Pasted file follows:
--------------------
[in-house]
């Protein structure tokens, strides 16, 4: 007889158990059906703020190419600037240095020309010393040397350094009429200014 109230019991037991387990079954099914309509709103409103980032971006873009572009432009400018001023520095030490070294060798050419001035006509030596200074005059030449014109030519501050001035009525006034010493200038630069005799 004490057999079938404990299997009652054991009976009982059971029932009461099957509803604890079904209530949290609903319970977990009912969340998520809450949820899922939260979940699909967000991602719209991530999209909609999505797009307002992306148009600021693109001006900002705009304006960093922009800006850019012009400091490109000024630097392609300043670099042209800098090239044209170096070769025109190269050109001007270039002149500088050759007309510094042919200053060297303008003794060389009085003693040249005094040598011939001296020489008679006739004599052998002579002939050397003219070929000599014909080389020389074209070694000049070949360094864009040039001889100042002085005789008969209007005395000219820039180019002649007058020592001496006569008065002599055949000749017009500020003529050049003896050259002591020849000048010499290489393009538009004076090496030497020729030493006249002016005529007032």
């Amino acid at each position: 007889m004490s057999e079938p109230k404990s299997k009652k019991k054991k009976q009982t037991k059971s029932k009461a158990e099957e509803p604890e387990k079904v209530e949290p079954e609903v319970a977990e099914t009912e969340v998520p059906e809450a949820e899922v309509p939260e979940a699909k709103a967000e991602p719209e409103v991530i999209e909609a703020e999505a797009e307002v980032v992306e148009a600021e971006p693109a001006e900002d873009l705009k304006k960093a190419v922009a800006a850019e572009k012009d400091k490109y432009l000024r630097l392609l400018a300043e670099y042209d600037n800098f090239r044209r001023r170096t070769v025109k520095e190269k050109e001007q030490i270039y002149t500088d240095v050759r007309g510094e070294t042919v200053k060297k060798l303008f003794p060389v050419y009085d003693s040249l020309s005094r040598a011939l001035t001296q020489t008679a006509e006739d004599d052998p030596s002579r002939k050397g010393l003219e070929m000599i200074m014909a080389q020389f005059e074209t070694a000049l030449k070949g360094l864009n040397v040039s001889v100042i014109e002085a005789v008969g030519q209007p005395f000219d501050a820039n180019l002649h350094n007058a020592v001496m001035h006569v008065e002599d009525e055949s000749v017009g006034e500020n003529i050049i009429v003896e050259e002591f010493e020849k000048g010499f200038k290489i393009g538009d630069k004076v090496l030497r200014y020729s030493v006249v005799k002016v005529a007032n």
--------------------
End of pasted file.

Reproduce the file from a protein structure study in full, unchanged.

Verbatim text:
[in-house]
């Protein structure tokens, strides 16, 4: 007889158990059906703020190419600037240095020309010393040397350094009429200014 109230019991037991387990079954099914309509709103409103980032971006873009572009432009400018001023520095030490070294060798050419001035006509030596200074005059030449014109030519501050001035009525006034010493200038630069005799 004490057999079938404990299997009652054991009976009982059971029932009461099957509803604890079904209530949290609903319970977990009912969340998520809450949820899922939260979940699909967000991602719209991530999209909609999505797009307002992306148009600021693109001006900002705009304006960093922009800006850019012009400091490109000024630097392609300043670099042209800098090239044209170096070769025109190269050109001007270039002149500088050759007309510094042919200053060297303008003794060389009085003693040249005094040598011939001296020489008679006739004599052998002579002939050397003219070929000599014909080389020389074209070694000049070949360094864009040039001889100042002085005789008969209007005395000219820039180019002649007058020592001496006569008065002599055949000749017009500020003529050049003896050259002591020849000048010499290489393009538009004076090496030497020729030493006249002016005529007032």
């Amino acid at each position: 007889m004490s057999e079938p109230k404990s299997k009652k019991k054991k009976q009982t037991k059971s029932k009461a158990e099957e509803p604890e387990k079904v209530e949290p079954e609903v319970a977990e099914t009912e969340v998520p059906e809450a949820e899922v309509p939260e979940a699909k709103a967000e991602p719209e409103v991530i999209e909609a703020e999505a797009e307002v980032v992306e148009a600021e971006p693109a001006e900002d873009l705009k304006k960093a190419v922009a800006a850019e572009k012009d400091k490109y432009l000024r630097l392609l400018a300043e670099y042209d600037n800098f090239r044209r001023r170096t070769v025109k520095e190269k050109e001007q030490i270039y002149t500088d240095v050759r007309g510094e070294t042919v200053k060297k060798l303008f003794p060389v050419y009085d003693s040249l020309s005094r040598a011939l001035t001296q020489t008679a006509e006739d004599d052998p030596s002579r002939k050397g010393l003219e070929m000599i200074m014909a080389q020389f005059e074209t070694a000049l030449k070949g360094l864009n040397v040039s001889v100042i014109e002085a005789v008969g030519q209007p005395f000219d501050a820039n180019l002649h350094n007058a020592v001496m001035h006569v008065e002599d009525e055949s000749v017009g006034e500020n003529i050049i009429v003896e050259e002591f010493e020849k000048g010499f200038k290489i393009g538009d630069k004076v090496l030497r200014y020729s030493v006249v005799k002016v005529a007032n």